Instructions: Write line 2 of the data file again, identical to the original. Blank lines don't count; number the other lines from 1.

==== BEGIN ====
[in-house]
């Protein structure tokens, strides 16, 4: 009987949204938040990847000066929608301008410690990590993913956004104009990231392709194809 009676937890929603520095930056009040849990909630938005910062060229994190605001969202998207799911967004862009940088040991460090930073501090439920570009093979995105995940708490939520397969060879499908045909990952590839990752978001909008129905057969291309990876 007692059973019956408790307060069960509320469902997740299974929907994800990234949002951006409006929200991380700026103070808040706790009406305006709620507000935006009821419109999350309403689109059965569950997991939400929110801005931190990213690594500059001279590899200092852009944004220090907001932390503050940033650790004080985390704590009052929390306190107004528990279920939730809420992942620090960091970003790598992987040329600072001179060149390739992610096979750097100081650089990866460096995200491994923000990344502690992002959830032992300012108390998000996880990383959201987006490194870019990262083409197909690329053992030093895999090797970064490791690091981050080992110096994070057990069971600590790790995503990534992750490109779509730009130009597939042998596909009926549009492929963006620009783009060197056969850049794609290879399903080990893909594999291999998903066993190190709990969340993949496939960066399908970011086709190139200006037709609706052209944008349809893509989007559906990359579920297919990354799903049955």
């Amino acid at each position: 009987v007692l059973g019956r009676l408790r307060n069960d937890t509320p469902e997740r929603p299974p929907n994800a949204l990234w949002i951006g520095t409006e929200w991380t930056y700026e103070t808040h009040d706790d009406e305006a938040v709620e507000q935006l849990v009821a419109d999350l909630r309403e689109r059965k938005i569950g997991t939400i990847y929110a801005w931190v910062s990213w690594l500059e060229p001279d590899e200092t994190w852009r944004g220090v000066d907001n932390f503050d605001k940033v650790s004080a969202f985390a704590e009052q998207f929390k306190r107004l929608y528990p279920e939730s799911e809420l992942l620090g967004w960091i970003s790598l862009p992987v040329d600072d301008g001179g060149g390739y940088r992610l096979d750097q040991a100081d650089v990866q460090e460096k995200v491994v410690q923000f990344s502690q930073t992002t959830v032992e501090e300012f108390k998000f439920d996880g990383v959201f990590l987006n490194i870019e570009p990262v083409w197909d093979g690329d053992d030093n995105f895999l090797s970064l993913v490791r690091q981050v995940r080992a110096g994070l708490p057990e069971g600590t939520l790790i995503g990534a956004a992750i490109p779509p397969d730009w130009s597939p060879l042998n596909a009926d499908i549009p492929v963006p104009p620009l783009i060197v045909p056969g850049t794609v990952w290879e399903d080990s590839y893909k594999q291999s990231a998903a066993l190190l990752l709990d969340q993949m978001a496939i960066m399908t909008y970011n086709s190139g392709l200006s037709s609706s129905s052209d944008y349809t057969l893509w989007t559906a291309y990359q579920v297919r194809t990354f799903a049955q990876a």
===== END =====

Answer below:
């Protein structure tokens, strides 16, 4: 009987949204938040990847000066929608301008410690990590993913956004104009990231392709194809 009676937890929603520095930056009040849990909630938005910062060229994190605001969202998207799911967004862009940088040991460090930073501090439920570009093979995105995940708490939520397969060879499908045909990952590839990752978001909008129905057969291309990876 007692059973019956408790307060069960509320469902997740299974929907994800990234949002951006409006929200991380700026103070808040706790009406305006709620507000935006009821419109999350309403689109059965569950997991939400929110801005931190990213690594500059001279590899200092852009944004220090907001932390503050940033650790004080985390704590009052929390306190107004528990279920939730809420992942620090960091970003790598992987040329600072001179060149390739992610096979750097100081650089990866460096995200491994923000990344502690992002959830032992300012108390998000996880990383959201987006490194870019990262083409197909690329053992030093895999090797970064490791690091981050080992110096994070057990069971600590790790995503990534992750490109779509730009130009597939042998596909009926549009492929963006620009783009060197056969850049794609290879399903080990893909594999291999998903066993190190709990969340993949496939960066399908970011086709190139200006037709609706052209944008349809893509989007559906990359579920297919990354799903049955």